To save content items to your account,
please confirm that you agree to abide by our usage policies.
If this is the first time you use this feature, you will be asked to authorise Cambridge Core to connect with your account.
Find out more about saving content to .
To save content items to your Kindle, first ensure email@example.com
is added to your Approved Personal Document E-mail List under your Personal Document Settings
on the Manage Your Content and Devices page of your Amazon account. Then enter the ‘name’ part
of your Kindle email address below.
Find out more about saving to your Kindle.
Note you can select to save to either the @free.kindle.com or @kindle.com variations.
‘@free.kindle.com’ emails are free but can only be saved to your device when it is connected to wi-fi.
‘@kindle.com’ emails can be delivered even when you are not connected to wi-fi, but note that service fees apply.
Community Health Workers and Promotoras (CHW/Ps) are valued for their role in helping to engage community members in research. CHW/Ps have traditionally received variable training in research fundamentals, including importance and promotion of research rigor to establish consistency in the methods used over time. Research best practices training exists for research professionals, but no standard training is provided as part of the CHW/P job role. To develop this CHW/P research best practices training, our team engaged English- and Spanish-speaking CHW/Ps to watch an early version of an online module and to examine perceptions of the relevance of such a training and optimal delivery methods.
Six virtual focus group discussions were conducted (three in English and three in Spanish) across different US geographic regions with currently employed CHW/Ps.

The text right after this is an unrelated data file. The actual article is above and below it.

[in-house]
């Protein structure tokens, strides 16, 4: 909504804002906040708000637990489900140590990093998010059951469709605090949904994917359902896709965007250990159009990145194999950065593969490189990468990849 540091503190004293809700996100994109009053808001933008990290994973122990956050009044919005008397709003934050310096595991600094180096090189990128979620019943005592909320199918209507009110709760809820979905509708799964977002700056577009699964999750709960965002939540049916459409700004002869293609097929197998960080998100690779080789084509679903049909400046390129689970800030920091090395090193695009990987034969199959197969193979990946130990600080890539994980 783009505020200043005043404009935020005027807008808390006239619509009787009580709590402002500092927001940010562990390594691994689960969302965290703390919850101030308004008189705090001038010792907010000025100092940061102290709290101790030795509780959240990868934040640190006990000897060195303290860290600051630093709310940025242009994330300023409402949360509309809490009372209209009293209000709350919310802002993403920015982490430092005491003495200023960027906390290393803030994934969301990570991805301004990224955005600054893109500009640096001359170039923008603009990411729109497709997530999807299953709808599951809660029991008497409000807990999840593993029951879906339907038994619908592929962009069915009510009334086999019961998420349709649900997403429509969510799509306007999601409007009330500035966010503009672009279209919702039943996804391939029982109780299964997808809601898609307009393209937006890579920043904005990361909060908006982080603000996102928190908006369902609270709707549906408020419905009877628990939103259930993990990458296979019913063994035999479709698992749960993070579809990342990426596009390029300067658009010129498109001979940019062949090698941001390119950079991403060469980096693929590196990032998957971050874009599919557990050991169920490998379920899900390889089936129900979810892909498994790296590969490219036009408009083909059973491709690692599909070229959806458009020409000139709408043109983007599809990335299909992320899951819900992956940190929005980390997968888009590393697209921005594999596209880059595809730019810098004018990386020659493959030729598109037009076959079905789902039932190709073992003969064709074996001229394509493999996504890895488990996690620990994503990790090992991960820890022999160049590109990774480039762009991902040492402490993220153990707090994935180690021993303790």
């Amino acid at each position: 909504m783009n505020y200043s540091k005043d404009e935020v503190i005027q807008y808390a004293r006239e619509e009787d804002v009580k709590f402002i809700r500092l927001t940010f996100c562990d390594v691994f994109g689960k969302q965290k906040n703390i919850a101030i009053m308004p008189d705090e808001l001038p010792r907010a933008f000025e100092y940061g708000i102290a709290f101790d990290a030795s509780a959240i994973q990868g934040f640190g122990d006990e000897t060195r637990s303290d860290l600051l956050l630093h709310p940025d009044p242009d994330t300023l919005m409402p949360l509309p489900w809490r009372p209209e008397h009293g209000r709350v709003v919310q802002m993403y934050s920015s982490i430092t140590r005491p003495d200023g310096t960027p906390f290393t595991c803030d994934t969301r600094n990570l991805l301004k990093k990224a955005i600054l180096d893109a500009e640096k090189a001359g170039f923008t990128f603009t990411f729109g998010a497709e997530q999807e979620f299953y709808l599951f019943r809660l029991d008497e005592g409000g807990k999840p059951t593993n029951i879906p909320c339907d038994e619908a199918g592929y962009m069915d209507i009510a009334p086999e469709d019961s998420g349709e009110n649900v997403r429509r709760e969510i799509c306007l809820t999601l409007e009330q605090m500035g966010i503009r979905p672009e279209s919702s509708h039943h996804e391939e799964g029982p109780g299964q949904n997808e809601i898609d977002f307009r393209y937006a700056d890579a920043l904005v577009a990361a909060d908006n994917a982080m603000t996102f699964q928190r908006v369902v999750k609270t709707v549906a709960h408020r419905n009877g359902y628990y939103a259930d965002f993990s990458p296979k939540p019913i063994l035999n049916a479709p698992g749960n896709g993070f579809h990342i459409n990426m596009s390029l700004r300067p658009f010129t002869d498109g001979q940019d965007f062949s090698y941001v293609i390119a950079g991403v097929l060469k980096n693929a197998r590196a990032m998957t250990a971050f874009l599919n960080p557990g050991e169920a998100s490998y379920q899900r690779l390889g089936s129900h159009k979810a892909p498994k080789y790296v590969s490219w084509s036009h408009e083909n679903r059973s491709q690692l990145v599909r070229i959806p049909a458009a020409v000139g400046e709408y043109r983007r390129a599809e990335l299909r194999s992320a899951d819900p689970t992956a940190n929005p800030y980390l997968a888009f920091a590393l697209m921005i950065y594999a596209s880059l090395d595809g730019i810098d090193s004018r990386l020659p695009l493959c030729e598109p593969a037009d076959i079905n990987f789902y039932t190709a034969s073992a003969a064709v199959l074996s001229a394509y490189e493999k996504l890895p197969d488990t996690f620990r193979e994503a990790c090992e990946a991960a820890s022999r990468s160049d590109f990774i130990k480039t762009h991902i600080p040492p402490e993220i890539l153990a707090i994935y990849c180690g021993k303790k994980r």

Forty CHW/Ps participated (95% female, mean age 44 years, 58% identifying as Hispanic/Latino). Four themes emerged: relevance of training, benefits of providing a certificate of completion, flexible training delivery modalities, and peer-led training.
With participation from representatives of the intended learner group of CHW/Ps, our team found that CHW/Ps valued learning about research best practices. They perceived culturally- and linguistically appropriate health research training to be highly relevant to their role, particularly for communicating key information to community members about their participation in health research. Additionally, participants provided input on effective dissemination of the training including the benefit of having proof of course completion, involvement of peer trainers, and value of providing the option to participate in online training.
Primary care providers (PCPs) are expected to help patients with obesity to lose weight through behavior change counseling and patient-centered use of available weight management resources. Yet, many PCPs face knowledge gaps and clinical time constraints that hinder their ability to successfully support patients’ weight loss. Fortunately, a small and growing number of physicians are now certified in obesity medicine through the American Board of Obesity Medicine (ABOM) and can provide personalized and effective obesity treatment to individual patients. Little is known, however, about how to extend the expertise of ABOM-certified physicians to support PCPs and their many patients with obesity.
To develop and pilot test an innovative care model – the Weight Navigation Program (WNP) – to integrate ABOM-certified physicians into primary care settings and to enhance the delivery of personalized, effective obesity care.
Quality improvement program with an embedded, 12-month, single-arm pilot study. Patients with obesity and ≥1 weight-related co-morbidity may be referred to the WNP by PCPs. All patients seen within the WNP during the first 12 months of clinical operations will be compared to a matched cohort of patients from another primary care site. We will recruit a subset of WNP patients (n = 30) to participate in a remote weight monitoring pilot program, which will include surveys at 0, 6, and 12 months, qualitative interviews at 0 and 6 months, and use of an electronic health record (EHR)-based text messaging program for remote weight monitoring.
Obesity is a complex chronic condition that requires evidence-based, personalized, and longitudinal care. To deliver such care in general practice, the WNP leverages the expertise of ABOM-certified physicians, health system and community weight management resources, and EHR-based population health management tools. The WNP is an innovative model with the potential to be implemented, scaled, and sustained in diverse primary care settings.
Email your librarian or administrator to recommend adding this to your organisation's collection.